Oh, you mean the world I lived in when I told my friends that I wanted to get married but remain a virgin my entire life and they told me no one would marry me or that he’d cheat on me? Then my mom affirmed this and after failing to help me understand why ANY woman would want sex, she explained to me how sex was a requirement for marriage and that sexually refusing your spouse was a sin? And any time I told my parents I didn’t relate to this desire for sex, I was told “you’ll feel differently when you’re older” or “when you find the right one.” Not to mention how confusing chastity talks were to me.
We need to recognize that however limiting labels are, stereotypes about male and female sexual urges put people in a more restricting box. We often beat around the bush on the topic of sexual sin. Understanding our sexual urges and others helps us be more loving to our neighbor.
That’s just Bogart’s definition.
I’m not bound to agree with him.
You said “clinical” definition, though, as if you were referring to an authoritative source rather than looking briefly at the discussions about it and jumping to your own conclusions about what the experience may be like based AROUND your presumptions of the world.
they are either extremely immature, or have some stunting of their social development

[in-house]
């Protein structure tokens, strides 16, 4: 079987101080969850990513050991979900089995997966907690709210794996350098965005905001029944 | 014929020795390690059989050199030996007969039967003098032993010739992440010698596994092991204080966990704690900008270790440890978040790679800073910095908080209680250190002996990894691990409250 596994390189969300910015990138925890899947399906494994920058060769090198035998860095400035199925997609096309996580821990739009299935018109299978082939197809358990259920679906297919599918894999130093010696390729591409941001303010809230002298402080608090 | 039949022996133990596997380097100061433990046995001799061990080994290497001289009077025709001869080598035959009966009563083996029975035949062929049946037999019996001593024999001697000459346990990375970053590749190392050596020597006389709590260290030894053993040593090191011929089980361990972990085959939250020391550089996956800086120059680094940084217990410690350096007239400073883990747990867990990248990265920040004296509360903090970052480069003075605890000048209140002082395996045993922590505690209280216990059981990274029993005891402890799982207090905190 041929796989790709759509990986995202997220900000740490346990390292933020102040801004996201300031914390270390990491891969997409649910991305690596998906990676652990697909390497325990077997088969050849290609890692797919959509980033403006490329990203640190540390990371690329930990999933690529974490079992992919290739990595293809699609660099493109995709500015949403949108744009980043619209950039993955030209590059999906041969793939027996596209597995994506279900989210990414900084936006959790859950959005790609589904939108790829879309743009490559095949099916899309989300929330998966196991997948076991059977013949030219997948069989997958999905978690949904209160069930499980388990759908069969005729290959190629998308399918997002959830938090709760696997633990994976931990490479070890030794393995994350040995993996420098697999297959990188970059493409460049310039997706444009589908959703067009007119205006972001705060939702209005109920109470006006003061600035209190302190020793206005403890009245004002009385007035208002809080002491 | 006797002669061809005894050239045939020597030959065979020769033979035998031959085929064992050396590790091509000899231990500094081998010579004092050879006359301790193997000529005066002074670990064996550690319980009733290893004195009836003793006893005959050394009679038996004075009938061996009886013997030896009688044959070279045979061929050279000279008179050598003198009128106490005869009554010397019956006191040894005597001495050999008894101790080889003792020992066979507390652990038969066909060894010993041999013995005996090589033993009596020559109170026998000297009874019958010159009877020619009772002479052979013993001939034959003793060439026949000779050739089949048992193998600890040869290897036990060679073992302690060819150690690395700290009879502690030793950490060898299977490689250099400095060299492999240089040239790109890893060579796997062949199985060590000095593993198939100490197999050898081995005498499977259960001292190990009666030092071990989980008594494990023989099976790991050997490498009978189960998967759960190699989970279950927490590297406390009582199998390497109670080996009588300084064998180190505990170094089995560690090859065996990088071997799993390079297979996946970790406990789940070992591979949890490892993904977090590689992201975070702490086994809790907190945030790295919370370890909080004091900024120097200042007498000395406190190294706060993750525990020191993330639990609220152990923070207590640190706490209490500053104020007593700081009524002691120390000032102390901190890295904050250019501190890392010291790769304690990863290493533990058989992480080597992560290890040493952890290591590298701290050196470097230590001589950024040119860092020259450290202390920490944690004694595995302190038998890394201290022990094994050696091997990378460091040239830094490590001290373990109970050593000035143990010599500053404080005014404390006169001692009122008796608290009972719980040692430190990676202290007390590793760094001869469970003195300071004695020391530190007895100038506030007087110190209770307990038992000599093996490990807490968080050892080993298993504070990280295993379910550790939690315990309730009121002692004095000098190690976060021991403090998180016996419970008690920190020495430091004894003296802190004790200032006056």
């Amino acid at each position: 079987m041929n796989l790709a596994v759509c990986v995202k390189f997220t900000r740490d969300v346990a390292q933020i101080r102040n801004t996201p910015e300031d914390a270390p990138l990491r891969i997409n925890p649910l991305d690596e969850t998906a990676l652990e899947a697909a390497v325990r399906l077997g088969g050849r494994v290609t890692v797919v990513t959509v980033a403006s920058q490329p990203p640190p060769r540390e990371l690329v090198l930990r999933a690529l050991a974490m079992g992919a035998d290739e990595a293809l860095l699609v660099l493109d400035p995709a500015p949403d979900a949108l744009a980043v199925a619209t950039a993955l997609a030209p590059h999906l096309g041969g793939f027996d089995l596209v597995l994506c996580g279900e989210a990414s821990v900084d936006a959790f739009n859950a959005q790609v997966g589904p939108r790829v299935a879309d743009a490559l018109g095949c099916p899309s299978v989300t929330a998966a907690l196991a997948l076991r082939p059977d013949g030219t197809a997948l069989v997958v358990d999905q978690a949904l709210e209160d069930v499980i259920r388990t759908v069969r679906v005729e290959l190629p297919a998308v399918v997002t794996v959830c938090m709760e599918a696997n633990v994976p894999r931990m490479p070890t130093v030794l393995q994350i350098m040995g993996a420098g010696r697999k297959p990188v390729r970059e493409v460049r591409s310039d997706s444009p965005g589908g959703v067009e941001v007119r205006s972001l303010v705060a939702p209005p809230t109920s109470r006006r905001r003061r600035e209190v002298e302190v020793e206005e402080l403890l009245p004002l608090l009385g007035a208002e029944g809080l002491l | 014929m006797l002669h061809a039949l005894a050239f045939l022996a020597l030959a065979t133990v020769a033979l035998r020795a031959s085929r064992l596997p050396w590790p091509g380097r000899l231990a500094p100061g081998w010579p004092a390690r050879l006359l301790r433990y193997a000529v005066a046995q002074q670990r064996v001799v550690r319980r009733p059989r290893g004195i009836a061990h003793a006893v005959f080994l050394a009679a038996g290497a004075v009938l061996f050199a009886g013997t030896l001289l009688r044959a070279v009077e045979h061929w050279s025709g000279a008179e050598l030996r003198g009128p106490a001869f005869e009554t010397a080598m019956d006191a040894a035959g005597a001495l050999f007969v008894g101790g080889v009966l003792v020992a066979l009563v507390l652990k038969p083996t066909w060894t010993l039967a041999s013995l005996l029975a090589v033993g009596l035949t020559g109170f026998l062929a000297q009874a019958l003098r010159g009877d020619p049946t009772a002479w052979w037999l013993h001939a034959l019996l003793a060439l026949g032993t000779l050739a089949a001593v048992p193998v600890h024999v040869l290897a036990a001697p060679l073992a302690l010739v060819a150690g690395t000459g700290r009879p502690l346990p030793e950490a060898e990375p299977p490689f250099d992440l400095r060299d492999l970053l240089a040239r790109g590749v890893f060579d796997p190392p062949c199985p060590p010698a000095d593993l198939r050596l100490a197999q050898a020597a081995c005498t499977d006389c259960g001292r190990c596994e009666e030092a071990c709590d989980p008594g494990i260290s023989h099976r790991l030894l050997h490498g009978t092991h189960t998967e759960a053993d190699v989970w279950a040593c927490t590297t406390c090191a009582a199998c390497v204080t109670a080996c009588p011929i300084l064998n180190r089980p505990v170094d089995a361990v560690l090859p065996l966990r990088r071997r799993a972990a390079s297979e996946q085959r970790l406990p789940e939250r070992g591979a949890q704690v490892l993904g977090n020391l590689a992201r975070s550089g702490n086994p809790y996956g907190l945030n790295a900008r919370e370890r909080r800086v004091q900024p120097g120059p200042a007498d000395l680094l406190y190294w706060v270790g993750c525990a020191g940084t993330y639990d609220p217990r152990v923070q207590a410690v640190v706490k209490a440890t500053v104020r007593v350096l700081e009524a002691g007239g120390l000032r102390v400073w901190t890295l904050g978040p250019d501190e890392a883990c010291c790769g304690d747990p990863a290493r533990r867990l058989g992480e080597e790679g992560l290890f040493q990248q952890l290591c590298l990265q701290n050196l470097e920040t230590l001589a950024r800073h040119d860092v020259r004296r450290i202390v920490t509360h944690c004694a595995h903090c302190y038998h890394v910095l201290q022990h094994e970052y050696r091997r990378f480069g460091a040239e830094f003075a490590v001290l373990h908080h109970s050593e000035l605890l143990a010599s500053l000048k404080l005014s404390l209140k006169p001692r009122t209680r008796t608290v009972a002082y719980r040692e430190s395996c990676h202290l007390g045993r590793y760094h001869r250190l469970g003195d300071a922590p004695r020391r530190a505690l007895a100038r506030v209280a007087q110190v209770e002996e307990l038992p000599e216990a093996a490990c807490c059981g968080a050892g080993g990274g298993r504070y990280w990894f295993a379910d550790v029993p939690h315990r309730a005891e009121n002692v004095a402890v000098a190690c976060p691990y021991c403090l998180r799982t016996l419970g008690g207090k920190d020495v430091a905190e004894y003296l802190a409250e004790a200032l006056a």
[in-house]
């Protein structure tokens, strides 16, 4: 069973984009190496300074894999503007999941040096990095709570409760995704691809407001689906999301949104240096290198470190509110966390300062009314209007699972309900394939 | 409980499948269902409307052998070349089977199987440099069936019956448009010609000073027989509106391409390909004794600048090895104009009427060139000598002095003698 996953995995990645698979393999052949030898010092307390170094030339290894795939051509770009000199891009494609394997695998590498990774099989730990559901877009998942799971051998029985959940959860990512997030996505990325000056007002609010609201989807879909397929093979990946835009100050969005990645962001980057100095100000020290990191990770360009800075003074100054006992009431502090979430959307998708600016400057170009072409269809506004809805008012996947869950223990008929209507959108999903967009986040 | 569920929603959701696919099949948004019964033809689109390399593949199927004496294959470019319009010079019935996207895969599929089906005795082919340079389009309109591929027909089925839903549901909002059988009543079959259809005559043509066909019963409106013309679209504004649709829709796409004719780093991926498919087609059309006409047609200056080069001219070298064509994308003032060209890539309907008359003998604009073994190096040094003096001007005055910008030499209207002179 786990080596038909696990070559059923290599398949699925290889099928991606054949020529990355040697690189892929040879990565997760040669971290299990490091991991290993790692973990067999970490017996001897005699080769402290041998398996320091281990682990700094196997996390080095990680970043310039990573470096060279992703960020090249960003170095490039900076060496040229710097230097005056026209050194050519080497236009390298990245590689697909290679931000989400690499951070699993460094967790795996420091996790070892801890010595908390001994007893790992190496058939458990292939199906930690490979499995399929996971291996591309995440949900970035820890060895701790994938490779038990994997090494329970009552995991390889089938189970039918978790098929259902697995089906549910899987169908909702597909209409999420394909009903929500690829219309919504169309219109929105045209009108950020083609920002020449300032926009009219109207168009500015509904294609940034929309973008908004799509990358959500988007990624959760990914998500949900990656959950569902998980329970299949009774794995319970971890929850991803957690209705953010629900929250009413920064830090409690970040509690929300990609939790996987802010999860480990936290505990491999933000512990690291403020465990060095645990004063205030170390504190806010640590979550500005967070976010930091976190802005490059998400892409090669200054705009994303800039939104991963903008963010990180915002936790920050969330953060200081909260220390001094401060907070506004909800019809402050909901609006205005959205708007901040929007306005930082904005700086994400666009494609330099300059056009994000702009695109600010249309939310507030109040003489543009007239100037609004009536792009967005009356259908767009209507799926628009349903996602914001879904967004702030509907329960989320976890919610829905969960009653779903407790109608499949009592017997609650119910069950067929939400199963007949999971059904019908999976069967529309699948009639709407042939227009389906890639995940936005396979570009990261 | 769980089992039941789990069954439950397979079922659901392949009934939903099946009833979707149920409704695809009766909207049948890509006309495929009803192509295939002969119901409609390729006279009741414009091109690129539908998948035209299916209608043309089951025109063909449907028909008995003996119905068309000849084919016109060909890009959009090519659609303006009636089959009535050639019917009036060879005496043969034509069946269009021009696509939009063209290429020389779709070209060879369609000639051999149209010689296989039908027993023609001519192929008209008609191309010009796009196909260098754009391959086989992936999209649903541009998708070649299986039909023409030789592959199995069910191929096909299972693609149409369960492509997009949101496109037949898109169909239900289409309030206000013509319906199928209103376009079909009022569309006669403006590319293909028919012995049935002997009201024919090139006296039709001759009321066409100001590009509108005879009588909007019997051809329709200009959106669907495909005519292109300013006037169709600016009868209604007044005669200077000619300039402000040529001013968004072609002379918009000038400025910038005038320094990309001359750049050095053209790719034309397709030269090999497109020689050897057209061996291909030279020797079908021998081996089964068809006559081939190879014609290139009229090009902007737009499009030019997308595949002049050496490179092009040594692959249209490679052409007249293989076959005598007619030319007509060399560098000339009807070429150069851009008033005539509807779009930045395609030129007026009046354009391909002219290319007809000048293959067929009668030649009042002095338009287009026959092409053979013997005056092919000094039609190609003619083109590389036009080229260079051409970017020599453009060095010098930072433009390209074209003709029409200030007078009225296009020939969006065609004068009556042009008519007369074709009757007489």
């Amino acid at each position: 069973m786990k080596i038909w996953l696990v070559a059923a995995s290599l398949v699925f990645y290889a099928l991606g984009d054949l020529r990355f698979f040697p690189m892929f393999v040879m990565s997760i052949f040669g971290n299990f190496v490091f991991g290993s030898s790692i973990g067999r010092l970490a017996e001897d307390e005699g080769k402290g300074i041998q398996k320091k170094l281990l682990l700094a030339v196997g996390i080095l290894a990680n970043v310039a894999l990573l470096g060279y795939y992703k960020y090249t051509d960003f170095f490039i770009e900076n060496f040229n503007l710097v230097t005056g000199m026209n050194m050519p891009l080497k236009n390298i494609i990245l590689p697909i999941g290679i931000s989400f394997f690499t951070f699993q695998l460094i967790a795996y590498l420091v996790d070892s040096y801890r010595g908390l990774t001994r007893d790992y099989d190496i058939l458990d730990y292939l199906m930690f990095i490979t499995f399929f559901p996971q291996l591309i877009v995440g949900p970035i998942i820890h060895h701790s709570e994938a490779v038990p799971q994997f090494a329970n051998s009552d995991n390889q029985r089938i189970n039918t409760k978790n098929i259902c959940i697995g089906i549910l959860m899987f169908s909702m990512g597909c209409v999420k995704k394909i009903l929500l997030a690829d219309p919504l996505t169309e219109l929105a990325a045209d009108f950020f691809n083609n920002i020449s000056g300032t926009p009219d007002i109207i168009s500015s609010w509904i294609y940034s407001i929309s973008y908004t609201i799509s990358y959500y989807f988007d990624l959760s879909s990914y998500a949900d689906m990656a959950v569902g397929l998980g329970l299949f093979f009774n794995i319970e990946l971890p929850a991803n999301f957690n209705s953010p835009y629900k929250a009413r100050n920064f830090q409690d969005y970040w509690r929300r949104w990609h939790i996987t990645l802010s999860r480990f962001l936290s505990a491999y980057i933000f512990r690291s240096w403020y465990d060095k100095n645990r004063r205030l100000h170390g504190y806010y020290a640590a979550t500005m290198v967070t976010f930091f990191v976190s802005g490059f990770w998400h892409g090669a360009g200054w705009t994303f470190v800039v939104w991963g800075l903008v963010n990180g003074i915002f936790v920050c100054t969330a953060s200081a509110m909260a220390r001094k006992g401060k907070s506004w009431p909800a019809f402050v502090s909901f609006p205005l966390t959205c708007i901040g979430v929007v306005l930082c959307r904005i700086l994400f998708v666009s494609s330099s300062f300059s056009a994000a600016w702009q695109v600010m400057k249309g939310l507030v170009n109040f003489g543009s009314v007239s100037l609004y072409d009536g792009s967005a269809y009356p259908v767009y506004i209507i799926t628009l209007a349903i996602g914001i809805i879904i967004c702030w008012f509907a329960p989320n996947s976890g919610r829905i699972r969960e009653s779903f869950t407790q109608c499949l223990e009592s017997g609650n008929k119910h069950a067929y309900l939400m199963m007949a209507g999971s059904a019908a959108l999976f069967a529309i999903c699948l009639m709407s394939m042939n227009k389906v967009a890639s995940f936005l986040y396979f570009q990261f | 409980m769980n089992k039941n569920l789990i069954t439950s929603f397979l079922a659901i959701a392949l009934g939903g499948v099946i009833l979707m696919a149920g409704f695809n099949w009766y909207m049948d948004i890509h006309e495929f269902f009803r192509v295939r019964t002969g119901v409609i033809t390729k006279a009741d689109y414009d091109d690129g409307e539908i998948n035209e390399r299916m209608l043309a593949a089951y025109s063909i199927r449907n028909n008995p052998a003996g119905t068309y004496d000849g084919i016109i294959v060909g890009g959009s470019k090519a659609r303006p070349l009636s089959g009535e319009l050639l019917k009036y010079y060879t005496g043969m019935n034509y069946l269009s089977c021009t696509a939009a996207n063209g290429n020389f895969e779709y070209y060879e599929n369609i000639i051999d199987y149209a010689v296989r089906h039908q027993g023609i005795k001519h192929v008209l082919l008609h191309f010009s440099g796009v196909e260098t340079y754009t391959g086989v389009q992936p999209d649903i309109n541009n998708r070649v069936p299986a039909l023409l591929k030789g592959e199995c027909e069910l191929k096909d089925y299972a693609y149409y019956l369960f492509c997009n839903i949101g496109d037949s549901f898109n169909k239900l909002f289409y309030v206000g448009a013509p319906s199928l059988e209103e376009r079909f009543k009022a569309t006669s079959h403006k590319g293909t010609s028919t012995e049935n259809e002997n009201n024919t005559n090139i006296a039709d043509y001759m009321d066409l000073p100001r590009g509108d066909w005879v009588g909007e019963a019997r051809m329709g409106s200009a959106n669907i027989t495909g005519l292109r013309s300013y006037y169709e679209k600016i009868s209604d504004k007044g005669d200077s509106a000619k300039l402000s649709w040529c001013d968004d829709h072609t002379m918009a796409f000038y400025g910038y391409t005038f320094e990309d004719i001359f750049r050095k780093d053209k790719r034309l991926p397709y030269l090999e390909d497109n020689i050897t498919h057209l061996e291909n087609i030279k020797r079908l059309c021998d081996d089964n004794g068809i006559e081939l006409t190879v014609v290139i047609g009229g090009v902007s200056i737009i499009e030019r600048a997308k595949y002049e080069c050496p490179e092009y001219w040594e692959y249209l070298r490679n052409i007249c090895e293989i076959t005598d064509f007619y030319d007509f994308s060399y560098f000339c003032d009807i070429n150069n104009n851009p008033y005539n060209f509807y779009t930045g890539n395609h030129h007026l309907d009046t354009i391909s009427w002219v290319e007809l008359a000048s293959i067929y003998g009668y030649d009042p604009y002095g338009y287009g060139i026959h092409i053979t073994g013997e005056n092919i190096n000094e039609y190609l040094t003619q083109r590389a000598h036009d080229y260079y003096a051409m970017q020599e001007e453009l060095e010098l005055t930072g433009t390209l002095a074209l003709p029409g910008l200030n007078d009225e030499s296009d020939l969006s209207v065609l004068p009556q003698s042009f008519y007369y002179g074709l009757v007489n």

Unlike homosexuality, asexuality is not considered to be exclusively about being “born that way.” It’s a label people ascribe to themselves to avoid sharing personal details of their life. It’s a way to just say “Yeah, I’m not a very sexual person. Sex doesn’t appeal to me much. End of subject.” Labels change. It isn’t your business as to why they’re that way.
The important thing is recognizing that the culture has a tendency to shame, bully, and even coerce asexuals into sex. This is especially true in Christian and Catholic circles which have been preoccupied with viewing marriage as a remedy for sexual temptation. Afterall, most chastity talks presume women are somewhere on the asexual spectrum (demisexual or Gray-A sexual). Chastity advice to women often orients around the man’s sexual temptations rather than her own. This gives her a rather codependent view of sexual morality.
Modesty is not an issue that is the sole concern of women. Modest and chaste behavior is about refraining from seducing each other. Whether you sexually respond to someone is distinct from whether they are intending to seduce you. Sometimes seduction is mutual. Sometimes it’s one-sided. And a rule list of what behaviors are unchaste and what clothing is immodest is relative to culture, intention, situation, etc.
By recognizing that the asexual spectrum exists, we can avoid stereotyping men and women, recognizing that our temptations are not determined exclusively by our sex, and better discern our vocation and what loving your neighbor in regards to sexual expression means.